Tokyo’s Public Restroom Success Story

Artful toilets by world-class designers are popping up around Tokyo, illustrating what’s possible when public money is used efficiently.

Public restrooms by Shigeru Ban. Photography by Satoshi Nagare, provided by The Nippon Foundation

On the list of unpleasant human experiences, using a public restroom has to go right near the top. That’s especially true in Japan, where denizens rarely use them because they’re often dark, dirty, smelly, and even scary. “There are two concerns with public toilets located in parks—whether they’re clean and if there’s anyone hiding inside,” says Japanese architect Shigeru Ban, who was enlisted by the Nippon Foundation to design restrooms at Haru-no-Ogawa Community Park as part of the Tokyo Toilet Project. Clad in colorful transparent glass, each cube-shaped facility becomes opaque when the doors lock, guaranteeing privacy. 

The Tokyo Toilet Project enjoyed somewhat of a viral media moment when Ban’s clever proposal was unveiled in 2020. Organized in partnership with Shibuya City and Shibuya Tourism Association, the initiative is revamping lavatories across central Tokyo by commissioning homegrown heavyweights like Tadao Ando, Toyo Ito, Kengo Kuma, and Sou Fujimoto, as well as international designers like Marc Newson. In doing so, it aims to bring Japan’s high-hygiene standards, artistic sensibilities, and emphasis on omotenashi (hospitality) to communal bogs.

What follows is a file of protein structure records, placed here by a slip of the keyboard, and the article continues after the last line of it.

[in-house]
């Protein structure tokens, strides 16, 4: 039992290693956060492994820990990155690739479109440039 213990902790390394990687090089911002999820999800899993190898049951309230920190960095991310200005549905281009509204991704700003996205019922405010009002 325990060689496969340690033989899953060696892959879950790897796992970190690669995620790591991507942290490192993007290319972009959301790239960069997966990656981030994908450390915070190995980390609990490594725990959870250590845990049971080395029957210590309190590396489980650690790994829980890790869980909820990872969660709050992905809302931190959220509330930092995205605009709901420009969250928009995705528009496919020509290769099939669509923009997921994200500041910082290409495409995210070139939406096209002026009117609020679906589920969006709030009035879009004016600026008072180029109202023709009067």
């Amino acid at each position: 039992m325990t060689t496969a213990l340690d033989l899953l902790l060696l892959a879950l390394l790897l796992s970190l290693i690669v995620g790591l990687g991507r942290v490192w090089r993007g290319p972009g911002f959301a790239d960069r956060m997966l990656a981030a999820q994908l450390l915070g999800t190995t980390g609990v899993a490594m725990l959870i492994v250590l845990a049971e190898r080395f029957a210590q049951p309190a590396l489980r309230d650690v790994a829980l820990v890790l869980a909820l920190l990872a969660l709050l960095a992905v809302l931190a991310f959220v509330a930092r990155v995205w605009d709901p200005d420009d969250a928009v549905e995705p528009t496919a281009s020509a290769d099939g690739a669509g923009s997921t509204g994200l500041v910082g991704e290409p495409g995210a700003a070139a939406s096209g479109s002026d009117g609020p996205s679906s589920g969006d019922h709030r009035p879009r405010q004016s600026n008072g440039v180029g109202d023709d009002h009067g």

Public restrooms by Tomohito Ushiro. Photography by Satoshi Nagare, courtesy of the Nippon Foundation

Ban’s luminous loo marked the first of 17 planned facilities, which are still being unveiled piecemeal. The latest, envisioned by Tomohito Ushiro, replaces a drab red-brick block in Hiroo East Park with a pared-down concrete structure that puts on a wondrous light show. Affixed to the building’s rear wall, a light panel creates a series of continuously changing patterns—7.9 billion, the same as the world’s population when he designed it—so it always appears different to passersby. Ushiro, who founded the local firm White Design, approached the concept as art first, design second. “It’s always posing questions,” he says, expressing an underlying theme of “all people are the same, in the sense they’re all different.” 

All of the bathrooms are unique, reflecting the ingenuity of the country’s creative talents. Masamichi Katayama’s maze-like design consists of 15 interlocking concrete walls to monumental effect. The curves of Fumihiko Maki’s wavy, frosted-glass “squid toilet,” meanwhile, nod to Ebisu East Park’s famous octopus-shaped playground equipment. Nao Tamura’s sleek red-and-white restroom nods to origata, an ancient practice of decorative wrapping. “The bathroom is a place where we address physical needs universal to all mankind, regardless of our age, nationality, religion, skin color, or sexual identity,” Tamura says. “As we come into an era of increased awareness, our communal spaces need to evolve to accommodate our infinitely diverse needs.”

Public restrooms by Nao Tamura. Photography by Satoshi Nagare

Besides making great conversation fodder, the inventive program proves what’s possible when public money is used efficiently. Whether the glorious urination stations will be maintained to Japan’s hygiene standards remains to be seen, but the Nippon Foundation plans to post each facility’s maintenance status online and deck out the cleaning staff in uniforms by Kenzo creative director Nigo, hoping the old maxim “dress for success” rings true. American cities should start taking notes.

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